That Night in Barcelona
The rivalry between José Mourinho and Pep Guardiola is one of modern day football’s great dramas. The duo have crossed swords numerous times, with Mourinho cast as the master of the dark arts, while Guardiola is portrayed as the idealistic purist. It is a story riddled with feuds, tetchy conflicts, and no shortage of bad blood dating back to the time when the pair were in charge of Spanish giants, Barcelona and Real Madrid.
In terms of pure numbers the Catalan holds the upper hand. Guardiola and Mourinho have squared off 19 times, with the Spaniard emerging triumphant eight times while his Portuguese counterpart has won on four occasions.
|Pep vs José (Total)|
|La Liga & Premier League||La Liga & Premier League|
|Champions League & European Super Cup||Champions League & European Super Cup|
|Copa del Rey, Spanish Super Cup & EFL Cup|
Naturally, the stats don’t tell the full story of their clashes. Inter’s 1-0 defeat at the hands of Barcelona in the 2010 Champions League semi-final second leg was notable for the defensive brilliance exhibited by the Italian side, an effort that enabled the Nerazzurri advace to the final on thee way to lifting the trophy. Likewise the European Super Cup encounter, when Guardiola and Mourinho managed Bayern Munich and Chelsea respectively, ended up in a 2-2 draw, with the German club winning the subsequent penalty shoot-out 10-9.
It’s their fifth encounter that’s left the most indelible mark though. The setup couldn’t have been more tantalizing: Mourinho the European champion versus Guardiola the visionary, their first clash as coaches of Real Madrid and Barcelona respectively, all wrapped up in the soap opera that is El Clásico. It was a chance for Mourinho to show that he could coach a side capable of outplaying Guardiola’s team, but instead it ended up in humiliation for the Portuguese with his side humbled 5-0. Although all other clashes, before and since, have been won by a margin of two goals or less, the thrashing left a permanent scar.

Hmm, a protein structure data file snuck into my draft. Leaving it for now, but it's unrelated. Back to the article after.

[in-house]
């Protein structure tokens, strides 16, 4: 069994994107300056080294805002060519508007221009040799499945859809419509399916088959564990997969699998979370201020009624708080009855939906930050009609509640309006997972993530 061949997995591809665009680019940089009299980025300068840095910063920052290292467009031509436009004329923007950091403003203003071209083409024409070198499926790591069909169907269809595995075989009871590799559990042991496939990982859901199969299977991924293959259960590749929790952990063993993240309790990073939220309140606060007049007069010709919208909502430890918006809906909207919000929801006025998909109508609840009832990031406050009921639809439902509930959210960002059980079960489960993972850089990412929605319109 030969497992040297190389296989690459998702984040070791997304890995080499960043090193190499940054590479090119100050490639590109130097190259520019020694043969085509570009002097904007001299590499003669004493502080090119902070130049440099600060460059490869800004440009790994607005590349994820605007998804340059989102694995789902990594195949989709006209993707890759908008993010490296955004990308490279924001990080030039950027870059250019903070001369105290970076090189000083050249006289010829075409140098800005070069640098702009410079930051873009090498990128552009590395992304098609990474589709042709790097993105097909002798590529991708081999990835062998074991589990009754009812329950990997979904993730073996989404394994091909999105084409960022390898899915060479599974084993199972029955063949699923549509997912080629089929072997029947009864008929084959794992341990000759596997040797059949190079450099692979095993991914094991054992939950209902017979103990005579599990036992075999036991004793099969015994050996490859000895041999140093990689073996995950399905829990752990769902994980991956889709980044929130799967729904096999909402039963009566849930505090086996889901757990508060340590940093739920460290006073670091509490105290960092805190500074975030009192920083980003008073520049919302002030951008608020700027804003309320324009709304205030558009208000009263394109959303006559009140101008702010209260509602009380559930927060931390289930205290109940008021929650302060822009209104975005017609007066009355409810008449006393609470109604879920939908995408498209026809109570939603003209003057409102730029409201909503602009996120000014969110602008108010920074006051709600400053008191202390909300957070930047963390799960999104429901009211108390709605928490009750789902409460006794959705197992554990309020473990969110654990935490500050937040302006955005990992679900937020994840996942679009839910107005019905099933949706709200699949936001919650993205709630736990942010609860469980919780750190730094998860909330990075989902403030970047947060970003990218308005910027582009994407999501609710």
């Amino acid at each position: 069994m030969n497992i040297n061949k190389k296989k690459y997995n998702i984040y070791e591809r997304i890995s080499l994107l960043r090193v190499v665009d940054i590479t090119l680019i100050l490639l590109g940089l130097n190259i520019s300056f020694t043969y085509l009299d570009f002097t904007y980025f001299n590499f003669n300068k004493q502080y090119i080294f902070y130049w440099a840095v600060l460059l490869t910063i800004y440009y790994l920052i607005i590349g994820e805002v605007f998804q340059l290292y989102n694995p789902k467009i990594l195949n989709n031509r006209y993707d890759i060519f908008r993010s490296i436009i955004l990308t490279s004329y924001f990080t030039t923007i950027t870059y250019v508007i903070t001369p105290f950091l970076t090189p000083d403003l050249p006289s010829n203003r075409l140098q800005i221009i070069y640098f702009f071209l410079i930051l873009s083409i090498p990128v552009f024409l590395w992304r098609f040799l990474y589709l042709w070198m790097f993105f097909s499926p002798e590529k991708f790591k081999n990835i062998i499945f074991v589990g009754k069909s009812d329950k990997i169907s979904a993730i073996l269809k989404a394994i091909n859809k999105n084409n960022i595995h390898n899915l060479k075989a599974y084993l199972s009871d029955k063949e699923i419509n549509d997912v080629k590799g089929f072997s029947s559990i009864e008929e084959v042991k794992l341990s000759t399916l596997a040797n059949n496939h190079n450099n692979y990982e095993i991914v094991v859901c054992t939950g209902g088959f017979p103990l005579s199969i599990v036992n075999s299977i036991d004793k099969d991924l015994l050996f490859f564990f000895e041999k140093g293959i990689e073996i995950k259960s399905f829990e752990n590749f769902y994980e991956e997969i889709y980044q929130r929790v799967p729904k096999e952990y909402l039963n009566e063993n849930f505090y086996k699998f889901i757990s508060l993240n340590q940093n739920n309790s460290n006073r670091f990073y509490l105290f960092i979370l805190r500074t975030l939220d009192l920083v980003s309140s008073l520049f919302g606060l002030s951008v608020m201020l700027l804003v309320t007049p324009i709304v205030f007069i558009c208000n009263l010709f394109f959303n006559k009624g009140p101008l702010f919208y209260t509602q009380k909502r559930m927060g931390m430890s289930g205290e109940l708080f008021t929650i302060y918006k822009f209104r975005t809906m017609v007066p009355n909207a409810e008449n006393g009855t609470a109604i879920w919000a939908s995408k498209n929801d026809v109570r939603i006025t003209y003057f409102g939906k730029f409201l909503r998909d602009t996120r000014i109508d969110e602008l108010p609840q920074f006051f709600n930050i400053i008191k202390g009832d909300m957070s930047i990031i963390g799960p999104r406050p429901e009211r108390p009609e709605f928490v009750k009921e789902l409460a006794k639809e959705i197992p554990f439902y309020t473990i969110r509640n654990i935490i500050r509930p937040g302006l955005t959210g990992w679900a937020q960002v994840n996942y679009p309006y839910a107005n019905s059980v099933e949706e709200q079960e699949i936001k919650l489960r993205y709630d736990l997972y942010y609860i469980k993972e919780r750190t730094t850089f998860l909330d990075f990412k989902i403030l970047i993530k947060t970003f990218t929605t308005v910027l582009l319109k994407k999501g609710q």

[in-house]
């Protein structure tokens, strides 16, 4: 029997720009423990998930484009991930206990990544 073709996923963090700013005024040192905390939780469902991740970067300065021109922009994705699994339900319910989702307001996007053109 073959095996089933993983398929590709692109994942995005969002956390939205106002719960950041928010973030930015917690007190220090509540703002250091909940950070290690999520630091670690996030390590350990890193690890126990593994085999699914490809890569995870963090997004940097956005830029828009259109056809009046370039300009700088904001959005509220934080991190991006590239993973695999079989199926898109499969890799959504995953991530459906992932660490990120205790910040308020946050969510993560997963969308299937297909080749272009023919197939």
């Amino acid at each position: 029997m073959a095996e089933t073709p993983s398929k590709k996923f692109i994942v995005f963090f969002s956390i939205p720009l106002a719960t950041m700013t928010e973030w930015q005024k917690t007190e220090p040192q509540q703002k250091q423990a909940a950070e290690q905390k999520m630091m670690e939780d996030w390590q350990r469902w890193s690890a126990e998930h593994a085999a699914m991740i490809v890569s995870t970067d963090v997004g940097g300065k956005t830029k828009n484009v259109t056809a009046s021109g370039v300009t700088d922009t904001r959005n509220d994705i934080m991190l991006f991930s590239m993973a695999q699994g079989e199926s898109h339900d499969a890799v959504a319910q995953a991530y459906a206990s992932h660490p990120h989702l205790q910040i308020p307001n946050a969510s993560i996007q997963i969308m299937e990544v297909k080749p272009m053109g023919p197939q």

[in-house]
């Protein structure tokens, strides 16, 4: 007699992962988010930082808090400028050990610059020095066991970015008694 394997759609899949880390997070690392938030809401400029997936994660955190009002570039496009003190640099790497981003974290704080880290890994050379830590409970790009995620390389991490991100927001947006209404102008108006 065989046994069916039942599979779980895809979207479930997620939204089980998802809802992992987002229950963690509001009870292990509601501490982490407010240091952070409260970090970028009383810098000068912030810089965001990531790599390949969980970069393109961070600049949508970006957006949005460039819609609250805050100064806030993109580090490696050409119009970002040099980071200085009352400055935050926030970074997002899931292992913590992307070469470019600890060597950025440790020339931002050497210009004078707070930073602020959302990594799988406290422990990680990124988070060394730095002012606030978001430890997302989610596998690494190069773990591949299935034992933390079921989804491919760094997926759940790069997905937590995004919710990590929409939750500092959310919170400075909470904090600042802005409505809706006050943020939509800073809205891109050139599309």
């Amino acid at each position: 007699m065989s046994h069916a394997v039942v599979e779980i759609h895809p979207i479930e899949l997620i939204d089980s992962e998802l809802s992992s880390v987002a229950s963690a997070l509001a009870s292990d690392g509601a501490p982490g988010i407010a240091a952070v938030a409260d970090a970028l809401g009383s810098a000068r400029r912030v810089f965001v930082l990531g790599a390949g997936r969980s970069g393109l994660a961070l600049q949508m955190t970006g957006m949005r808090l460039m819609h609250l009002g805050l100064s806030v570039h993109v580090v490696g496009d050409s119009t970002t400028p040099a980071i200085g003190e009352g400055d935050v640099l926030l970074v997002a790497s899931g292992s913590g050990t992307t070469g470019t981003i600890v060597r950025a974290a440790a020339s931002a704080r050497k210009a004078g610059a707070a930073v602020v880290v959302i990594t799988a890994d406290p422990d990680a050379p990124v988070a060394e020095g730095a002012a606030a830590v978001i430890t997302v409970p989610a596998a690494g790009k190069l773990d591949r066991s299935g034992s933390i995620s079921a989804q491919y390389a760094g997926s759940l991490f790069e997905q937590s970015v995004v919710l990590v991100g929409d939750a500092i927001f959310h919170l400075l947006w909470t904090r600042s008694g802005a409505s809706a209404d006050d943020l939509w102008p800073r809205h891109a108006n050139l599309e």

Going into the game Mourinho’s Real Madrid had started the season well, winning 10 of the campaign’s first 12 league matches, with Los Merengues leading Barça in the table. Mourinho was ready to stand toe-to-toe with Guardiola, even selecting what on paper was an effective attacking unit.
What Mourinho didn’t expect was a Barcelona footballing masterclass as the Catalans turned in a near complete performance. Mourinho’s side was cruelly exposed by the sharp, incisive Barcelona passing, orchestrated by the brilliant Xavi Hernández and Andrés Iniesta in midfield. Barcelona used the ball to build probing attacks, while Real’s strategy was to hit the opponents on the counter. It is a familiar pattern.
“Best laid plans,” as the saying begins – and José’s were left in ruins, with the result beyond doubt long before Mourinho brought on Lassana Diarra and changed the team’s shape to a 4-3-3.